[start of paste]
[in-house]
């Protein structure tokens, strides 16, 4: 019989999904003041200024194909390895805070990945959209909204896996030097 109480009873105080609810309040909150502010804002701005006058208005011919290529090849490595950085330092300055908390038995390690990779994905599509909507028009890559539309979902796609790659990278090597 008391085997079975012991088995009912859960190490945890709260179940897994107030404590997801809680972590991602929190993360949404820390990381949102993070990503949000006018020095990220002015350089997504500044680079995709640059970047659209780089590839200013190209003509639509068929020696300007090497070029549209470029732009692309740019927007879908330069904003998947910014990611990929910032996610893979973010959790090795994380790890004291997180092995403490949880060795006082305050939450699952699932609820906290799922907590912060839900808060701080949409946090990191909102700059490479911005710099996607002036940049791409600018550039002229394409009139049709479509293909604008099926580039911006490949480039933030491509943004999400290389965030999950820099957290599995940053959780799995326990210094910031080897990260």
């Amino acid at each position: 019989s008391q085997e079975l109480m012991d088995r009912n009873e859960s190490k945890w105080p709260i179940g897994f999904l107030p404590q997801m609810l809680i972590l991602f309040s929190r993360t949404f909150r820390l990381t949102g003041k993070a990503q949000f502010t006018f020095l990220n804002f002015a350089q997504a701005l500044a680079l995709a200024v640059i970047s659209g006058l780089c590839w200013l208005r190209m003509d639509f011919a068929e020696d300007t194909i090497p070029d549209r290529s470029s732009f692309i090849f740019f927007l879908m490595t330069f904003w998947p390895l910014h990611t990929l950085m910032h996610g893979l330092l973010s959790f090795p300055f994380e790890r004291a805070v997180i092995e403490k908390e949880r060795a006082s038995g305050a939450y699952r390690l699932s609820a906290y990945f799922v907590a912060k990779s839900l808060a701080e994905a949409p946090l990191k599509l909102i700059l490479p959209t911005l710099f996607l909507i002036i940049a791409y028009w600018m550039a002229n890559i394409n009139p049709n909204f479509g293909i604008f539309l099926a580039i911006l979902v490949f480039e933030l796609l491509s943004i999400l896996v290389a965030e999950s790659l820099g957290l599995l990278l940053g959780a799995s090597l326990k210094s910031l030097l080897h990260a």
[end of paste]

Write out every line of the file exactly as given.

[in-house]
């Protein structure tokens, strides 16, 4: 019989999904003041200024194909390895805070990945959209909204896996030097 109480009873105080609810309040909150502010804002701005006058208005011919290529090849490595950085330092300055908390038995390690990779994905599509909507028009890559539309979902796609790659990278090597 008391085997079975012991088995009912859960190490945890709260179940897994107030404590997801809680972590991602929190993360949404820390990381949102993070990503949000006018020095990220002015350089997504500044680079995709640059970047659209780089590839200013190209003509639509068929020696300007090497070029549209470029732009692309740019927007879908330069904003998947910014990611990929910032996610893979973010959790090795994380790890004291997180092995403490949880060795006082305050939450699952699932609820906290799922907590912060839900808060701080949409946090990191909102700059490479911005710099996607002036940049791409600018550039002229394409009139049709479509293909604008099926580039911006490949480039933030491509943004999400290389965030999950820099957290599995940053959780799995326990210094910031080897990260």
């Amino acid at each position: 019989s008391q085997e079975l109480m012991d088995r009912n009873e859960s190490k945890w105080p709260i179940g897994f999904l107030p404590q997801m609810l809680i972590l991602f309040s929190r993360t949404f909150r820390l990381t949102g003041k993070a990503q949000f502010t006018f020095l990220n804002f002015a350089q997504a701005l500044a680079l995709a200024v640059i970047s659209g006058l780089c590839w200013l208005r190209m003509d639509f011919a068929e020696d300007t194909i090497p070029d549209r290529s470029s732009f692309i090849f740019f927007l879908m490595t330069f904003w998947p390895l910014h990611t990929l950085m910032h996610g893979l330092l973010s959790f090795p300055f994380e790890r004291a805070v997180i092995e403490k908390e949880r060795a006082s038995g305050a939450y699952r390690l699932s609820a906290y990945f799922v907590a912060k990779s839900l808060a701080e994905a949409p946090l990191k599509l909102i700059l490479p959209t911005l710099f996607l909507i002036i940049a791409y028009w600018m550039a002229n890559i394409n009139p049709n909204f479509g293909i604008f539309l099926a580039i911006l979902v490949f480039e933030l796609l491509s943004i999400l896996v290389a965030e999950s790659l820099g957290l599995l990278l940053g959780a799995s090597l326990k210094s910031l030097l080897h990260a």